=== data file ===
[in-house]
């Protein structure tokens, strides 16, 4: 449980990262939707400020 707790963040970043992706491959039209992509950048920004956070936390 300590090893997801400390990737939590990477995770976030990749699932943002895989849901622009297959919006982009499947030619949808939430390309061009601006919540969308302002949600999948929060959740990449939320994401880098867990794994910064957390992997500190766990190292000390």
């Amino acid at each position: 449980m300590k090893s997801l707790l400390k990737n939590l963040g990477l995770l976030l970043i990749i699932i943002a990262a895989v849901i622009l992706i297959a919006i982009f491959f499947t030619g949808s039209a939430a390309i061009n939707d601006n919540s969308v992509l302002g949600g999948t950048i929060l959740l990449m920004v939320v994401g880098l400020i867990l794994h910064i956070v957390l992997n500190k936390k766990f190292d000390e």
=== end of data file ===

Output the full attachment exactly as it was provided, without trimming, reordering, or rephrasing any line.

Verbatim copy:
[in-house]
């Protein structure tokens, strides 16, 4: 449980990262939707400020 707790963040970043992706491959039209992509950048920004956070936390 300590090893997801400390990737939590990477995770976030990749699932943002895989849901622009297959919006982009499947030619949808939430390309061009601006919540969308302002949600999948929060959740990449939320994401880098867990794994910064957390992997500190766990190292000390």
């Amino acid at each position: 449980m300590k090893s997801l707790l400390k990737n939590l963040g990477l995770l976030l970043i990749i699932i943002a990262a895989v849901i622009l992706i297959a919006i982009f491959f499947t030619g949808s039209a939430a390309i061009n939707d601006n919540s969308v992509l302002g949600g999948t950048i929060l959740l990449m920004v939320v994401g880098l400020i867990l794994h910064i956070v957390l992997n500190k936390k766990f190292d000390e």